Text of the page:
The Center for the Advancement of Logic, its Philosophy, History and Applications presents
"The Geometry Behind Poincaré's Conventionalism"
with Jeremy Heis, Department of Logic & Philosophy of Science, UC Irvine
Wednesday January 8, 2014
Social Science Tower, Room 777
Commentators have wondered whether Poincaré's argument for conventionalism in the philosophy of geometry depends on any specific geometrical facts. Some readers (e.g. Gimbel 2004) see his view as simply a "general epistemological brand of conventionalism" -- just an application of Duhemian underdetermination, or even as an instance of Grünbaum's Trivial Semantic Conventionalism. Even commentators who resist these readings, like Ben-Menahem 2006, argue that Poincaré needs only the fact that there are Euclidean models of hyperbolic space. These readings contrast strongly with a much earlier reaction from Bertrand Russell's Essay on the Foundations of Geometry (1897). Russell claimed that Poincaré's conventionalism stands or falls with a very particular (and in Russell's mind, mistaken) feature of Poincaré's mathematical work: his reliance on the Cayley-Klein definition of distance. (This reading also contrasts with contemporary readings, like Zahar 1997 and Torretti 2010, that explain how Poincaré's use of hyperbolic geometry in the theory of Fuchsian functions provided the "initial motivation," though not a necessary premise, for his conventionalism.) In this talk, Heis will argue that Russell's reading of Poincaré's argument is closer to the truth than many contemporary readings. He will show this by situating Poincaré's geometrical work in its mathematical context, explaining why conventionalism was inevitable for Poincaré, even though it was not a live option for other turn of the century geometers.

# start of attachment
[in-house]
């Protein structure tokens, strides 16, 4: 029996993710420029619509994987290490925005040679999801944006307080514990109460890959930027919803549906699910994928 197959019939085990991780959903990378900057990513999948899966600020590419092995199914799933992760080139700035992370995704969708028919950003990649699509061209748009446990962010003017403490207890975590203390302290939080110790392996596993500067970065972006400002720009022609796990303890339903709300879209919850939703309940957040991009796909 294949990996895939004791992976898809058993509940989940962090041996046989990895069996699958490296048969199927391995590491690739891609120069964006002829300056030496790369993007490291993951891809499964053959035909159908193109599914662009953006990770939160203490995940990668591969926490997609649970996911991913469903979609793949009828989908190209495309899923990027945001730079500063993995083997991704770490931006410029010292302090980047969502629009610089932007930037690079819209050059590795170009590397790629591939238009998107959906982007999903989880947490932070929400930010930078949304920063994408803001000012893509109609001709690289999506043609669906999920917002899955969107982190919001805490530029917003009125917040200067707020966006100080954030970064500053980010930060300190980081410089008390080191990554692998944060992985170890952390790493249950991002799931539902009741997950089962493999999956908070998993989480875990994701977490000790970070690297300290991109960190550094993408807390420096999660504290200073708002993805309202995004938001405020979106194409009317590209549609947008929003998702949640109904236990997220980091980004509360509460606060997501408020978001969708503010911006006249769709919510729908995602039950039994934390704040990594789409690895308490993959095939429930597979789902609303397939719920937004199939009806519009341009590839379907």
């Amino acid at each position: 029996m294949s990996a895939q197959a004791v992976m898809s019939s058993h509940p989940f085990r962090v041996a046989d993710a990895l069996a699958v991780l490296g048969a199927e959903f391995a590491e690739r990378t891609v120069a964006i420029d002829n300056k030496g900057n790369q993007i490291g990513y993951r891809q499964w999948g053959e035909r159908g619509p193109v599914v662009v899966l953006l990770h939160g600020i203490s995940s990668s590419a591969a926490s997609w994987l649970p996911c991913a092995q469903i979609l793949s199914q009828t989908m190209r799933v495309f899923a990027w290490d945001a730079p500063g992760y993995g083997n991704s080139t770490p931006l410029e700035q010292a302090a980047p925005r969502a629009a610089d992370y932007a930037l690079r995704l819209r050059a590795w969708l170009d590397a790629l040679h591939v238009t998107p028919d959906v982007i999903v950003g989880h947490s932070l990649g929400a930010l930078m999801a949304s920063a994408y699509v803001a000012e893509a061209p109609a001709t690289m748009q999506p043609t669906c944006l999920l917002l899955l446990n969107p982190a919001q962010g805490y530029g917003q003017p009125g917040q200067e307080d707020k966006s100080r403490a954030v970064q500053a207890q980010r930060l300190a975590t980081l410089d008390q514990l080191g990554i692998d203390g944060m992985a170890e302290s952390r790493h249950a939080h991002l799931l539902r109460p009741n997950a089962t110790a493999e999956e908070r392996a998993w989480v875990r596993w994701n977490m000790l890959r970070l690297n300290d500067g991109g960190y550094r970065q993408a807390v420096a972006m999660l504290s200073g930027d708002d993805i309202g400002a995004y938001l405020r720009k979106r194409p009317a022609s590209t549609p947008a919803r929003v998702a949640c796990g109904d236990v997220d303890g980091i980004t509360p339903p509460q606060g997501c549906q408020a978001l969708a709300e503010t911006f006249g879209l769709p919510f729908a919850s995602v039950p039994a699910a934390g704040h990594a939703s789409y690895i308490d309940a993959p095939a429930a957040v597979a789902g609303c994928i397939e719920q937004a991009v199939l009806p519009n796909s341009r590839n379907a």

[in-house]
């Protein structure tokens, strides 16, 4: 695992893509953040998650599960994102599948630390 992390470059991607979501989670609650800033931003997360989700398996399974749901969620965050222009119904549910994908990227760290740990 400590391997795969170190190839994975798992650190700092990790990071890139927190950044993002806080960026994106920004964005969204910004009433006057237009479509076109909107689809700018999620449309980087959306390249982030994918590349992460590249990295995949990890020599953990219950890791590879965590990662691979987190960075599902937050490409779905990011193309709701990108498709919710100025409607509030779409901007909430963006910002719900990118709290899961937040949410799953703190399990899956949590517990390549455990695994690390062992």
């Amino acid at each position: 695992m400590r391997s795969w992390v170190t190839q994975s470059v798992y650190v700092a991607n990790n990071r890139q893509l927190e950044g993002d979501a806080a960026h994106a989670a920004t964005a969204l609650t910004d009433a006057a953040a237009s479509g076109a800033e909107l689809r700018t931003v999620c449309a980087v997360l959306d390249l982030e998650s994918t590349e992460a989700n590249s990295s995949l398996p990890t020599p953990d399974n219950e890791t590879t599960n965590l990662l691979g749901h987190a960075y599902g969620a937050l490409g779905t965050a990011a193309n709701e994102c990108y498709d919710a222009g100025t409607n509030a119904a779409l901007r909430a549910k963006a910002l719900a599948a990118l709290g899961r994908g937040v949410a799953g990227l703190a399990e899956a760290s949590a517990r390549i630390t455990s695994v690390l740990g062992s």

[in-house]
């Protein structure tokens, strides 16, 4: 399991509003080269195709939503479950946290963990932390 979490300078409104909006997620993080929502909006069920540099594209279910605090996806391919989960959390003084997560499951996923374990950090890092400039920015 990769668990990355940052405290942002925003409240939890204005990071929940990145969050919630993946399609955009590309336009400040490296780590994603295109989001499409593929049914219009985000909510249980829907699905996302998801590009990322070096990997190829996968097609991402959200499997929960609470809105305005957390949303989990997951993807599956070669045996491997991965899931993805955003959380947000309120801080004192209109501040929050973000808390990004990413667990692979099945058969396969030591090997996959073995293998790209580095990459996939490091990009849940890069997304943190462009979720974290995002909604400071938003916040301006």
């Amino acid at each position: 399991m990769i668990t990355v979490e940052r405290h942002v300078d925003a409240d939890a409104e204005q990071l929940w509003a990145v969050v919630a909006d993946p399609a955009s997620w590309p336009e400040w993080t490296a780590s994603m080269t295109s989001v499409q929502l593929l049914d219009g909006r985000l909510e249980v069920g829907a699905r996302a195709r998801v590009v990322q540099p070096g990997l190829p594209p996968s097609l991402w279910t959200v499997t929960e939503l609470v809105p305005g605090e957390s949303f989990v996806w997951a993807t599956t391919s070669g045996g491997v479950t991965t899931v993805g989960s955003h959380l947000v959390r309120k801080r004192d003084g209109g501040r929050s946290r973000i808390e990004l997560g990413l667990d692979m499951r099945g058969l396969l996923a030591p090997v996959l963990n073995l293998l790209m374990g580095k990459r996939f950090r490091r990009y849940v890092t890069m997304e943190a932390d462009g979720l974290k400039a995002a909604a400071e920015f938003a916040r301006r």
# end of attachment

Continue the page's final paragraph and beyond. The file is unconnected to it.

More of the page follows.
For further information, please contact Patty Jones, firstname.lastname@example.org or 949-824-1520.